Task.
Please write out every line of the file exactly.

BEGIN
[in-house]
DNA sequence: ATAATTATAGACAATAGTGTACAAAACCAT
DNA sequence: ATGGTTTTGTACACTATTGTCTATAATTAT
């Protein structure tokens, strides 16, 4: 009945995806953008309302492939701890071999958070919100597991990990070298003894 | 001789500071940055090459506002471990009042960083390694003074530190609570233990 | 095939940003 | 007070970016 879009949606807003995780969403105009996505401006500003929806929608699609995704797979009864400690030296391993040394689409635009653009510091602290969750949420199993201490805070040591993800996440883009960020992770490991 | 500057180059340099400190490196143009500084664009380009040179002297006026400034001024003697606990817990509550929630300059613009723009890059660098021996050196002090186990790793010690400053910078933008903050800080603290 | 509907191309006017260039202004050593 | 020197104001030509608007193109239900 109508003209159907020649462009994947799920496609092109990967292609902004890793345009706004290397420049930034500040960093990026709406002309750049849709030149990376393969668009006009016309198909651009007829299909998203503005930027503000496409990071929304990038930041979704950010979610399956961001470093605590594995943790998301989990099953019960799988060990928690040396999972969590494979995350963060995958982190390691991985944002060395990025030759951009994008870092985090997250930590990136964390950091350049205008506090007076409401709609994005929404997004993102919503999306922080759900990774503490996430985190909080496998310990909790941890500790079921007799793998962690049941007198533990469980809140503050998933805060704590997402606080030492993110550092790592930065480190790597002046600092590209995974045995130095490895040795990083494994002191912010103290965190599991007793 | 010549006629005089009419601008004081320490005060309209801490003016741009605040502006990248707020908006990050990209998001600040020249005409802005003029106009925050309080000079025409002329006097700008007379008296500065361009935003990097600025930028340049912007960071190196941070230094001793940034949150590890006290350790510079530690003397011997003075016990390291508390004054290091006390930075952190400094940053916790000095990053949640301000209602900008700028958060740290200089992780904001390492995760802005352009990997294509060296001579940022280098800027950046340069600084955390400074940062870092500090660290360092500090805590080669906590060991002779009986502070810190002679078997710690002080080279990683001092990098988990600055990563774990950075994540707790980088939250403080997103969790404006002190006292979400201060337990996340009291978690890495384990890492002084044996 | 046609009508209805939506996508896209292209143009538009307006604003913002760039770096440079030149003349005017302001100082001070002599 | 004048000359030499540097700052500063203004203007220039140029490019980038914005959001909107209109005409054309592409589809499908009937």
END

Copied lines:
[in-house]
DNA sequence: ATAATTATAGACAATAGTGTACAAAACCAT
DNA sequence: ATGGTTTTGTACACTATTGTCTATAATTAT
């Protein structure tokens, strides 16, 4: 009945995806953008309302492939701890071999958070919100597991990990070298003894 | 001789500071940055090459506002471990009042960083390694003074530190609570233990 | 095939940003 | 007070970016 879009949606807003995780969403105009996505401006500003929806929608699609995704797979009864400690030296391993040394689409635009653009510091602290969750949420199993201490805070040591993800996440883009960020992770490991 | 500057180059340099400190490196143009500084664009380009040179002297006026400034001024003697606990817990509550929630300059613009723009890059660098021996050196002090186990790793010690400053910078933008903050800080603290 | 509907191309006017260039202004050593 | 020197104001030509608007193109239900 109508003209159907020649462009994947799920496609092109990967292609902004890793345009706004290397420049930034500040960093990026709406002309750049849709030149990376393969668009006009016309198909651009007829299909998203503005930027503000496409990071929304990038930041979704950010979610399956961001470093605590594995943790998301989990099953019960799988060990928690040396999972969590494979995350963060995958982190390691991985944002060395990025030759951009994008870092985090997250930590990136964390950091350049205008506090007076409401709609994005929404997004993102919503999306922080759900990774503490996430985190909080496998310990909790941890500790079921007799793998962690049941007198533990469980809140503050998933805060704590997402606080030492993110550092790592930065480190790597002046600092590209995974045995130095490895040795990083494994002191912010103290965190599991007793 | 010549006629005089009419601008004081320490005060309209801490003016741009605040502006990248707020908006990050990209998001600040020249005409802005003029106009925050309080000079025409002329006097700008007379008296500065361009935003990097600025930028340049912007960071190196941070230094001793940034949150590890006290350790510079530690003397011997003075016990390291508390004054290091006390930075952190400094940053916790000095990053949640301000209602900008700028958060740290200089992780904001390492995760802005352009990997294509060296001579940022280098800027950046340069600084955390400074940062870092500090660290360092500090805590080669906590060991002779009986502070810190002679078997710690002080080279990683001092990098988990600055990563774990950075994540707790980088939250403080997103969790404006002190006292979400201060337990996340009291978690890495384990890492002084044996 | 046609009508209805939506996508896209292209143009538009307006604003913002760039770096440079030149003349005017302001100082001070002599 | 004048000359030499540097700052500063203004203007220039140029490019980038914005959001909107209109005409054309592409589809499908009937």